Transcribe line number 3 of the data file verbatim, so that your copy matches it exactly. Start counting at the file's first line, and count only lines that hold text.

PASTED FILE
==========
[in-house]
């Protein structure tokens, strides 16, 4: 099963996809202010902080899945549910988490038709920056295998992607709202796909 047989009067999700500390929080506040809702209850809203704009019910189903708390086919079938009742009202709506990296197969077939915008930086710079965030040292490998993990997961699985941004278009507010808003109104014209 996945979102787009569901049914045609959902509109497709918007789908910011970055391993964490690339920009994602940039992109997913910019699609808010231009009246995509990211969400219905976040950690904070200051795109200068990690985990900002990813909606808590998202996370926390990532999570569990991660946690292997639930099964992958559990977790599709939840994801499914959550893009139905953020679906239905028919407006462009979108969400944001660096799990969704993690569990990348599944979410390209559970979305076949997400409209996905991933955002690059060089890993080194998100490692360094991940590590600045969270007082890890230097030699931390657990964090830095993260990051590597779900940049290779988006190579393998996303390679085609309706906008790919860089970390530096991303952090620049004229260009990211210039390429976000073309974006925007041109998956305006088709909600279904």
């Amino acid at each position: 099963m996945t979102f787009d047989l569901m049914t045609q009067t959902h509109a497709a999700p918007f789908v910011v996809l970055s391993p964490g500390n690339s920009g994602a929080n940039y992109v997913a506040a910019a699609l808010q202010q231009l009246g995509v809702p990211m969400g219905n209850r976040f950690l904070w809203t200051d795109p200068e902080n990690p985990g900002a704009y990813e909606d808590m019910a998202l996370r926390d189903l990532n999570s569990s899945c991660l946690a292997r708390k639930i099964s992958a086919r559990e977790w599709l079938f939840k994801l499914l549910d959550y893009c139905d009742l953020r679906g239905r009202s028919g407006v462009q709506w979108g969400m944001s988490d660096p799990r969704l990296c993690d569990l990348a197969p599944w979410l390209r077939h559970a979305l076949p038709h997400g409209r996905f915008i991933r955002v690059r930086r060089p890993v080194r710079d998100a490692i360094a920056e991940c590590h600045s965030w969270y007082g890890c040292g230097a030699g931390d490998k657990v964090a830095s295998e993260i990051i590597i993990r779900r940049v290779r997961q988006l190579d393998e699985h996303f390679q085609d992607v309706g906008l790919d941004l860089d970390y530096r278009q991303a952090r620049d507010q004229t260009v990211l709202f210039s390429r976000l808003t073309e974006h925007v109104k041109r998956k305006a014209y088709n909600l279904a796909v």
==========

């Amino acid at each position: 099963m996945t979102f787009d047989l569901m049914t045609q009067t959902h509109a497709a999700p918007f789908v910011v996809l970055s391993p964490g500390n690339s920009g994602a929080n940039y992109v997913a506040a910019a699609l808010q202010q231009l009246g995509v809702p990211m969400g219905n209850r976040f950690l904070w809203t200051d795109p200068e902080n990690p985990g900002a704009y990813e909606d808590m019910a998202l996370r926390d189903l990532n999570s569990s899945c991660l946690a292997r708390k639930i099964s992958a086919r559990e977790w599709l079938f939840k994801l499914l549910d959550y893009c139905d009742l953020r679906g239905r009202s028919g407006v462009q709506w979108g969400m944001s988490d660096p799990r969704l990296c993690d569990l990348a197969p599944w979410l390209r077939h559970a979305l076949p038709h997400g409209r996905f915008i991933r955002v690059r930086r060089p890993v080194r710079d998100a490692i360094a920056e991940c590590h600045s965030w969270y007082g890890c040292g230097a030699g931390d490998k657990v964090a830095s295998e993260i990051i590597i993990r779900r940049v290779r997961q988006l190579d393998e699985h996303f390679q085609d992607v309706g906008l790919d941004l860089d970390y530096r278009q991303a952090r620049d507010q004229t260009v990211l709202f210039s390429r976000l808003t073309e974006h925007v109104k041109r998956k305006a014209y088709n909600l279904a796909v």